Doctors at the hospital say that the clot was discovered following a checkup and it is probably owing to the concussion Clinton had suffered earlier this month. Doctors at the New York-Presbyterian Hospital said that they were treating her with anti-coagulants and investigating what could have caused the clot.
According to the doctors her medication was being monitored to find out the root cause of the problem, as blood clots in people her age, could be caused by a number of reasons.
Cam Patterson, a professor and chief of cardiology at the University of North Carolina-Chapel Hill said that that the most likely cause of her ill health is a blood clot in the leg that was probably the result of a combination of the concussion she suffered and the consequential bed-rest.
Although Patterson has no personal knowledge of the Secretary of State’s illness, he said that blood clots, medically known as deep vein thrombosis, can happen to people who are confined to bed as the flow of blood to their legs becomes restricted.
He clarified that when a person is mobile blood flows are not hindered, but when they are immobile the circulation in the lower parts of the body tends to slacken and blood “sits around in your legs longer than usual,” increasing the likelihood of clotting. Clotting is less likely to occur in people who are on the move, as it keeps the blood flowing swiftly, he said. Even though, blood clots are relatively easy to cure, they could be dangerous, he warned.
The danger, he explained, is not in the intense pain and swelling, but in the case of it severing from the blood vessel and traveling to the bloodstream and thence to the lungs, which could be fatal and cause death abruptly.
Beyond the pain and swelling caused by a blood clot, the real danger is that it can break off from the blood vessel and travel to the bloodstream to the lung, where it can cause sudden death, Patterson said.
However, he expected Clinton to make a full recovery and for such types of clots, doctors normally prescribe blood thinners like heparin and also a prolonged dosage of anti-clotting drugs such as Coumadin.
The good news, Patterson said, was that after she was cured, chances of the clot recurring were rare, but that was only if she did not become bedridden for a protracted period again.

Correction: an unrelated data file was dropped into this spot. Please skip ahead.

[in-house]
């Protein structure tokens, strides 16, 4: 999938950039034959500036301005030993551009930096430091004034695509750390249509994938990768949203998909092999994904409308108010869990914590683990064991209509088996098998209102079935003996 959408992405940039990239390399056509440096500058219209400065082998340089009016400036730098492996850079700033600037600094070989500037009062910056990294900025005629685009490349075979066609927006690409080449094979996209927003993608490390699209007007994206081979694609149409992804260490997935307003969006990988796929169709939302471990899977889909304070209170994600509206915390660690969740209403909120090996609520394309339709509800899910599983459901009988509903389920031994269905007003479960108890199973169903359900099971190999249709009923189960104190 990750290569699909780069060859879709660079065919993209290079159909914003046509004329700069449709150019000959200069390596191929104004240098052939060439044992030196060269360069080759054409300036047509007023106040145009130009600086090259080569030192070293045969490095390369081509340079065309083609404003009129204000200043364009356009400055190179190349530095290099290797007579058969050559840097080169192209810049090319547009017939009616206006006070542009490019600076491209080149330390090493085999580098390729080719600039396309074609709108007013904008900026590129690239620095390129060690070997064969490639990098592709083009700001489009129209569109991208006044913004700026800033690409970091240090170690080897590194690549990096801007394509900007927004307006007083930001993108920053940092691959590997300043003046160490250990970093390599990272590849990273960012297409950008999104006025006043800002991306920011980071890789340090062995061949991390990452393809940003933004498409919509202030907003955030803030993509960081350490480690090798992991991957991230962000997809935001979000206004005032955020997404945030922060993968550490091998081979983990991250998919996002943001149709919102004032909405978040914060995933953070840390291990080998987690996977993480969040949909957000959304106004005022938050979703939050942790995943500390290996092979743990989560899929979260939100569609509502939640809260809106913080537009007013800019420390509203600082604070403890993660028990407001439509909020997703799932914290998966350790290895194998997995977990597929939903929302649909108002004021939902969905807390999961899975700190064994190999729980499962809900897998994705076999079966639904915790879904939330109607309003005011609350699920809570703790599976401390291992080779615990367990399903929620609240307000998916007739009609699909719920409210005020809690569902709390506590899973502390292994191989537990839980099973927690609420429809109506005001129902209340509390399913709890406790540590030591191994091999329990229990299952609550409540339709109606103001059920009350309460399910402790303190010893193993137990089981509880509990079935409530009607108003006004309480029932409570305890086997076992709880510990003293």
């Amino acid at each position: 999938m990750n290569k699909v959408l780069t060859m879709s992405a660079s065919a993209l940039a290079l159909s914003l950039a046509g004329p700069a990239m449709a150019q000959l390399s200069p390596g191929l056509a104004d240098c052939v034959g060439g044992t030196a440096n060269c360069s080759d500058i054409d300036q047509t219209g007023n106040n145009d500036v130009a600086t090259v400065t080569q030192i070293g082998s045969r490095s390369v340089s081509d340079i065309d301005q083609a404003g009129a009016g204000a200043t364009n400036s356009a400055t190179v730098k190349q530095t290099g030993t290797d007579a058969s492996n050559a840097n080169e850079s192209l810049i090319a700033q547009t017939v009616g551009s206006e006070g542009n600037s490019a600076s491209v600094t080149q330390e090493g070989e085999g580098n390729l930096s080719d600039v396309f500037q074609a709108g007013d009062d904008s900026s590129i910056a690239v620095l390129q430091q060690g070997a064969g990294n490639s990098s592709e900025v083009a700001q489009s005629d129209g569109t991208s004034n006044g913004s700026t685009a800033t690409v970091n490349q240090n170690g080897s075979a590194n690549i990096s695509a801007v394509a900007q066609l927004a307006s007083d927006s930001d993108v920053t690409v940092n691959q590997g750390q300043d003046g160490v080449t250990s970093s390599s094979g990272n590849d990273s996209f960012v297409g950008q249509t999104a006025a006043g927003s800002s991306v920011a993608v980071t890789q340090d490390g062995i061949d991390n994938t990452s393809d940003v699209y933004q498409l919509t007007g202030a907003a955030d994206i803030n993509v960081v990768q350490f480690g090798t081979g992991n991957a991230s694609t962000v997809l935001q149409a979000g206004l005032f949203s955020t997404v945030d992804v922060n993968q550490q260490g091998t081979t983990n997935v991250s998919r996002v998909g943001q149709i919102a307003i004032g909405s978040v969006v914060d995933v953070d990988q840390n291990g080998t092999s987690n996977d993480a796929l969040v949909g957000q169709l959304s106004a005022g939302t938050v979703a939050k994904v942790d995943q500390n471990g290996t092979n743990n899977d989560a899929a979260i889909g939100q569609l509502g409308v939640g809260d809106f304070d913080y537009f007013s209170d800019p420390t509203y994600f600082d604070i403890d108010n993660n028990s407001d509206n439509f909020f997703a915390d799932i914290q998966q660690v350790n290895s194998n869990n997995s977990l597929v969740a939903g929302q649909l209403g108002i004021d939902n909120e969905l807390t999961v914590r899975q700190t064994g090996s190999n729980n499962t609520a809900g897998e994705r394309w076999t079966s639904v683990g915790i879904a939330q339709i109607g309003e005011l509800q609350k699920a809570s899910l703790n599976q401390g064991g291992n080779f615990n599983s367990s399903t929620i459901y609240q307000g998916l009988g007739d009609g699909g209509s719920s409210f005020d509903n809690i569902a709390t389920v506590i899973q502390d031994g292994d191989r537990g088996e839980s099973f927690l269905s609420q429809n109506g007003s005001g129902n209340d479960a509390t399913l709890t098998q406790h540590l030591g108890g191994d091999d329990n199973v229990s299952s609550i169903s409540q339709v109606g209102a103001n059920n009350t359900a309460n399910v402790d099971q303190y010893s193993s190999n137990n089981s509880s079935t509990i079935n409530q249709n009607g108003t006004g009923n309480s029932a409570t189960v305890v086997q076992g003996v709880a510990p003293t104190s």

He said that it was less worrying, since Clinton got the clot, owing to her extended stay in bed. If she was her normal active self and still developed the clot, that would have been serious cause for concern as it would mean that she has an unknown medical problem, which has to be found and remedied, he said.
He said that people who are confined to bed should stay alert to symptoms like swelling, redness and pain – they could herald blood clots. He said that people should learn from Clinton’s illness and see how a seemingly small problem can escalate into a critical life-threatening problem.
He said that it all started when she became dehydrated owing to a gastrointestinal infection. This can lead to diarrhea and vomiting. She became weak and fell down and suffered a concussion. This resulted in her being bedridden for some time and it is very likely the blood clot happened because of that, he said.
It’s hard to imagine that something as plain as gastroenteritis could, through a series of progression, became so grave as to cause sudden death. Patterson advised people, even if they are invalid and in bed, to get some exercise daily and to have leg massages and ensure that their legs are exposed to some movements and not remain stationery for long periods of time.